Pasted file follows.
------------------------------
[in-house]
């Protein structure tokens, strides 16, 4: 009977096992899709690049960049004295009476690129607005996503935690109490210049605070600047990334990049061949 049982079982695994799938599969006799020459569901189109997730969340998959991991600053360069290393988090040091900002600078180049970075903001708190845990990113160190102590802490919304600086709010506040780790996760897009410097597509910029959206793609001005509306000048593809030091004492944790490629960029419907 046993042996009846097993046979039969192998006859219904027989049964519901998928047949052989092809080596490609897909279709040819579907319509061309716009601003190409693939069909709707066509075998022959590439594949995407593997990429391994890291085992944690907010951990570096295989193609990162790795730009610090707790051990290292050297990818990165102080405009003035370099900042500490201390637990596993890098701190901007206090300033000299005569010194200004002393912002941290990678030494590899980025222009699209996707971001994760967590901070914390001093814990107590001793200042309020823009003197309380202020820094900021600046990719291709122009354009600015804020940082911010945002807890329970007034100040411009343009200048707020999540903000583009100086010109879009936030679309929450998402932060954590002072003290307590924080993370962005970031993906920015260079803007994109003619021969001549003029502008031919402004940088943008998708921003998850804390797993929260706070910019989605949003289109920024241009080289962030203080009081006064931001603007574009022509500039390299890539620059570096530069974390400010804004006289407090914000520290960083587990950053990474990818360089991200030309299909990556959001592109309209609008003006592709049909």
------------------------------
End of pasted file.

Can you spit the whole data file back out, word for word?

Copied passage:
[in-house]
């Protein structure tokens, strides 16, 4: 009977096992899709690049960049004295009476690129607005996503935690109490210049605070600047990334990049061949 049982079982695994799938599969006799020459569901189109997730969340998959991991600053360069290393988090040091900002600078180049970075903001708190845990990113160190102590802490919304600086709010506040780790996760897009410097597509910029959206793609001005509306000048593809030091004492944790490629960029419907 046993042996009846097993046979039969192998006859219904027989049964519901998928047949052989092809080596490609897909279709040819579907319509061309716009601003190409693939069909709707066509075998022959590439594949995407593997990429391994890291085992944690907010951990570096295989193609990162790795730009610090707790051990290292050297990818990165102080405009003035370099900042500490201390637990596993890098701190901007206090300033000299005569010194200004002393912002941290990678030494590899980025222009699209996707971001994760967590901070914390001093814990107590001793200042309020823009003197309380202020820094900021600046990719291709122009354009600015804020940082911010945002807890329970007034100040411009343009200048707020999540903000583009100086010109879009936030679309929450998402932060954590002072003290307590924080993370962005970031993906920015260079803007994109003619021969001549003029502008031919402004940088943008998708921003998850804390797993929260706070910019989605949003289109920024241009080289962030203080009081006064931001603007574009022509500039390299890539620059570096530069974390400010804004006289407090914000520290960083587990950053990474990818360089991200030309299909990556959001592109309209609008003006592709049909």